The Shelf Life of Almond Paste

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As a main ingredient in breads and biscuits, and in sweet treats like marzipan balls, cake frostings or almond cookies, almond paste is a versatile condiment to have in your pantry. The natural ingredients used to make almond paste provide sweet flavor for your recipes, but also limit the shelf life of this baking confection.


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Homemade recipes using fresh ingredients are economical and easy to make right in your own kitchen. The ingredients include blanched almonds, sugar, almond extract and egg whites. In a food processor, combine the blanched almonds and sugar to make a fine powder. Slowly add almond extract and egg whites to the food processor until you have a smooth pasty consistency. A variation of the recipes include cooking a combination of sugar, almonds and water until it reaches a smooth consistency, with almond extract added for additional flavor. You can find commercially prepared almond paste in tubes or cans that can be stored in the refrigerator for up to a year.


Packaging is particularly important to the shelf life of your homemade almond paste. Place the paste in a tightly sealed container or plastic bag for longer-lasting almond paste. The average shelf life for homemade almond paste stored at room temperature is one week. This is particularly helpful if you want to use the paste, for instance, in a cake covering such as marzipan as it is easier to shape and mold. For continuing use, store the homemade almond paste in the refrigerator for up to one month. In order to make the cold almond paste more pliable, Ochef recommends kneading in corn syrup or rose water.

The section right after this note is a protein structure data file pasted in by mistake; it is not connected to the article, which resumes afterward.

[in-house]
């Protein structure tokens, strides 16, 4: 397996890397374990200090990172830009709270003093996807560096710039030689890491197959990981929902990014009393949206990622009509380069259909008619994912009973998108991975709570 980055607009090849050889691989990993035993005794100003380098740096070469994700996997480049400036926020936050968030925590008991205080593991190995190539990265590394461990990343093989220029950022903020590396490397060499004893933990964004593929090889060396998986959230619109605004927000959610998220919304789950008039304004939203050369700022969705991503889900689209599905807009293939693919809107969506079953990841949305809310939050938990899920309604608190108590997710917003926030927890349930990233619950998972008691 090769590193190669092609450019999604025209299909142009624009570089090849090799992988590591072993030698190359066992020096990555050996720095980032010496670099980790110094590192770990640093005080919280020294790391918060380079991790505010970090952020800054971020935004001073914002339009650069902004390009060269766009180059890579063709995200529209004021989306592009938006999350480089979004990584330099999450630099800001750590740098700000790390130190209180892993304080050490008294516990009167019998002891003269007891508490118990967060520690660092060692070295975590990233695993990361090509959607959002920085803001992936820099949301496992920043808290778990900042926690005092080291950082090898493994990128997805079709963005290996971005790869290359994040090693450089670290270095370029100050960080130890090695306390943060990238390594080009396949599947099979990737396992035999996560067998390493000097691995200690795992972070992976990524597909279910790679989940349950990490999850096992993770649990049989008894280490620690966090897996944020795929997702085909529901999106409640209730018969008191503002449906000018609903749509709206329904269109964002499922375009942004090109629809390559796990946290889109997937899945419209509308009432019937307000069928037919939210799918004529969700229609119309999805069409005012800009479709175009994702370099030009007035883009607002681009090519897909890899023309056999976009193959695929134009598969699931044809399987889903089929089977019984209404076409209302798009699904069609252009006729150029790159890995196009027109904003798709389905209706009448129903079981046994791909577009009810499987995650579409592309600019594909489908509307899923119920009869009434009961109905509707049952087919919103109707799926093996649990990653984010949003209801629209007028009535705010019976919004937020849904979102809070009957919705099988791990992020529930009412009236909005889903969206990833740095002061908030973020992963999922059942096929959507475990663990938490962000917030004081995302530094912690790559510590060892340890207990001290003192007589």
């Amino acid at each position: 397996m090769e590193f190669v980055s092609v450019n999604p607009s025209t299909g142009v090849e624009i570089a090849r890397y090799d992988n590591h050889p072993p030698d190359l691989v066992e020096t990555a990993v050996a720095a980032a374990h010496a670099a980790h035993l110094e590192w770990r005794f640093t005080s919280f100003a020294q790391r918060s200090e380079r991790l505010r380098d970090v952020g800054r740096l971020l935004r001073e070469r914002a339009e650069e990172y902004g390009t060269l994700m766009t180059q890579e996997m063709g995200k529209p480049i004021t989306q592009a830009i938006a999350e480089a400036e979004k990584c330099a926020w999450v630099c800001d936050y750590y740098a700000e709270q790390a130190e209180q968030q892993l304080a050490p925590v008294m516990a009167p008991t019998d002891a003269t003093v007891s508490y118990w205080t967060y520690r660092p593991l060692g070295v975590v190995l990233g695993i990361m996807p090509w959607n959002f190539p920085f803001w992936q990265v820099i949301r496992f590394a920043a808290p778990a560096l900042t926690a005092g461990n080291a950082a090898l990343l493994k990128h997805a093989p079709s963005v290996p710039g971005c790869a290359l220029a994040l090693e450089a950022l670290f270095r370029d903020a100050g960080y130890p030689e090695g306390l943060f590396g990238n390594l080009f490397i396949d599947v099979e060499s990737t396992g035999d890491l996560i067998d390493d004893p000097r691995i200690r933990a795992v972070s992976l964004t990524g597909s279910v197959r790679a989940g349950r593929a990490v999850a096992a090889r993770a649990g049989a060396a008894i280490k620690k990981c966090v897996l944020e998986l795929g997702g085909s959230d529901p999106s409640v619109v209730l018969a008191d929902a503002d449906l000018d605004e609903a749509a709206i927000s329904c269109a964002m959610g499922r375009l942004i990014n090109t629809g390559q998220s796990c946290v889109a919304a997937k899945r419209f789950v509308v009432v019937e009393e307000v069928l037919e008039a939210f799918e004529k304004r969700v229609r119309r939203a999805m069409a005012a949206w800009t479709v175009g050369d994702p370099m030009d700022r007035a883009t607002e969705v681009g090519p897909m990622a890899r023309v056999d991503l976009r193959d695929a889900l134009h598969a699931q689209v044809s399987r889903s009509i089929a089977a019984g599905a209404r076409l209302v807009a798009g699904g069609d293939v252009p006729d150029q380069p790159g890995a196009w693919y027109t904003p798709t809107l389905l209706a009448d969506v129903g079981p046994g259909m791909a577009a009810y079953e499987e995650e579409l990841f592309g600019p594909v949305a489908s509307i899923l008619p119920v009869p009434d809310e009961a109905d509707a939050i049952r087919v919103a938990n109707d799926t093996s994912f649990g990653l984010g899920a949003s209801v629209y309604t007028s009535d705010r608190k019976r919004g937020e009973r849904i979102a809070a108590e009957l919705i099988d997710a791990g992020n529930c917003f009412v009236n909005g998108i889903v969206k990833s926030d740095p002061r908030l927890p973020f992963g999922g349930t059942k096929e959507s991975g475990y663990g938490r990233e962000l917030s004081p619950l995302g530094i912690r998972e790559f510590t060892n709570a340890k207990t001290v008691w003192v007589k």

While the shelf life of whole almonds averages 12 months if packaged tightly, almonds exposed to air and moisture, like those used to make almond paste, have a much shorter shelf life. Outside factors affect the shelf life of almonds, including exposure to air or moisture when the skin or shell is sliced or blanched. Oxygen reacts with the natural saturated fats in the almonds and increases the chances of mold development and rancidity.


The USDA Food Safety and Inspection Service cautions against consuming raw eggs alone or in recipes, like some almond paste recipes, due to the chances of exposure to salmonella, a bacteria that causes food-borne illnesses. People with compromised or low immune systems are particularly susceptible to infection.